PFAS are very stable compounds, meaning they don’t break down easily and last a very long time in the environment. Once released to the environment, PFAS can move easily into and with groundwater. Exposure to PFAS in drinking water can occur if contaminated groundwater is used as a potable or drinking water source. Several PFAS are now of emerging health concern for the U.S. EPA and other environmental and public health agencies.
PFAS may be present in the soil and/or groundwater at Navy sites as a result of historical activities using firefighting foam, including responses to plane crashes, equipment testing, training, hangars where foam was used in the fire suppression system, and other operations such as plating shops where PFAS were used. The Department of Defense is currently studying fluorine-free firefighting foam alternatives to replace AFFF and prevent future PFAS release. In the interim, AFFF is no longer used in training on Navy installations and is limited to emergency response actions only.
A PFAS investigation has been underway for the former Bay Head Road Annex property since 2016. A former Burn Pad was identified as a PFAS release area because it was used historically for fire/ burn-testing operations involving use of AFFF in the fire suppression system. An additional release area was identified related to the former operations at the Burn Pad. The Evaporation Pond collected water that originated from the Former Burn Pad and released PFAS with water leaks which occurred through cracks in the concrete. Additionally, PFAS may have spread through regrading of PFAS-impacted soils during site redevelopment.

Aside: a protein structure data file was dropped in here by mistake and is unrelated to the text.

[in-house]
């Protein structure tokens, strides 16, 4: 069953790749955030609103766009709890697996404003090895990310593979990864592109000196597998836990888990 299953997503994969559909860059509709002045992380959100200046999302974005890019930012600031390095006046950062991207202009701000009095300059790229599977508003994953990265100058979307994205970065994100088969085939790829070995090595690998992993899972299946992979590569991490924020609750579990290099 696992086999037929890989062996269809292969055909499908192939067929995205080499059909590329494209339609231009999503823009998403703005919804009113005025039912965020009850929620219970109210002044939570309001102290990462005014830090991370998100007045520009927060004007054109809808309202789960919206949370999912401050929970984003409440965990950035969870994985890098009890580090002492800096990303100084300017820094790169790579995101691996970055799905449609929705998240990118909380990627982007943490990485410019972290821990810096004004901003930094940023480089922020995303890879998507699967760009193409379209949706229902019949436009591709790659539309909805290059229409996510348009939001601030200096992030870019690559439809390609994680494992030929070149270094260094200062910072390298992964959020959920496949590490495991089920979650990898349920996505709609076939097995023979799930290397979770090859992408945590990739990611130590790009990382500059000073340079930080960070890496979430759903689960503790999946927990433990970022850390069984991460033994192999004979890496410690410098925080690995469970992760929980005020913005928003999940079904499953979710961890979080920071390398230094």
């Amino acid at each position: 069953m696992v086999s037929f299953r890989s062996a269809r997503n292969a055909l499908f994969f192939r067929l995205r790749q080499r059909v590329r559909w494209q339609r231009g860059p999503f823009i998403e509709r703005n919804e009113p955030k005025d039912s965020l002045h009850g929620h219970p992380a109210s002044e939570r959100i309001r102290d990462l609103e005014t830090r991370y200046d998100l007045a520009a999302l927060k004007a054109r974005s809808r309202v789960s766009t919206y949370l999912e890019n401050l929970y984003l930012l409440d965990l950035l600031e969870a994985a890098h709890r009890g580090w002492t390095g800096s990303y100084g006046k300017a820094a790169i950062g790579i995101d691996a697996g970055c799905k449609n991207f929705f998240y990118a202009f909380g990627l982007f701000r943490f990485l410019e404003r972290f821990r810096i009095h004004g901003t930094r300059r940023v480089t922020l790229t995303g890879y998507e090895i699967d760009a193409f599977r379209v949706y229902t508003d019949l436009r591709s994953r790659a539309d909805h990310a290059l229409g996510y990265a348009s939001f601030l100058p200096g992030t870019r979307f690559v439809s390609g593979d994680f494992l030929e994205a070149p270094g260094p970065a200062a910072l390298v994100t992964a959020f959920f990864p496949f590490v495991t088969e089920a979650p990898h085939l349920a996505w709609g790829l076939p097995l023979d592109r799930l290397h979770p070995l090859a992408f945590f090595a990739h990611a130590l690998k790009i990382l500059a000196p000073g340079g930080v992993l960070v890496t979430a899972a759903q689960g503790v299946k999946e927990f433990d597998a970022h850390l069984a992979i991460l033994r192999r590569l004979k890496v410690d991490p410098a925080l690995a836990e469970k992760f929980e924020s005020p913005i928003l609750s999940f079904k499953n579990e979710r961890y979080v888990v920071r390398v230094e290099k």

Protecting drinking water sources is the highest priority with the Navy’s PFAS policy. The potential impact to nearby drinking water wells was assessed early on in the former Bay Head Road Annex PFAS investigation. The former Bay Head Road Annex property and most neighboring properties receive their drinking water from the Anne Arundel County Public Water system which does not require sampling by the Navy as part of the PFAS investigation. The Arundel County public water is drawn from deep supply wells the closest of which is over a mile from the former Bay Head Road Annex property.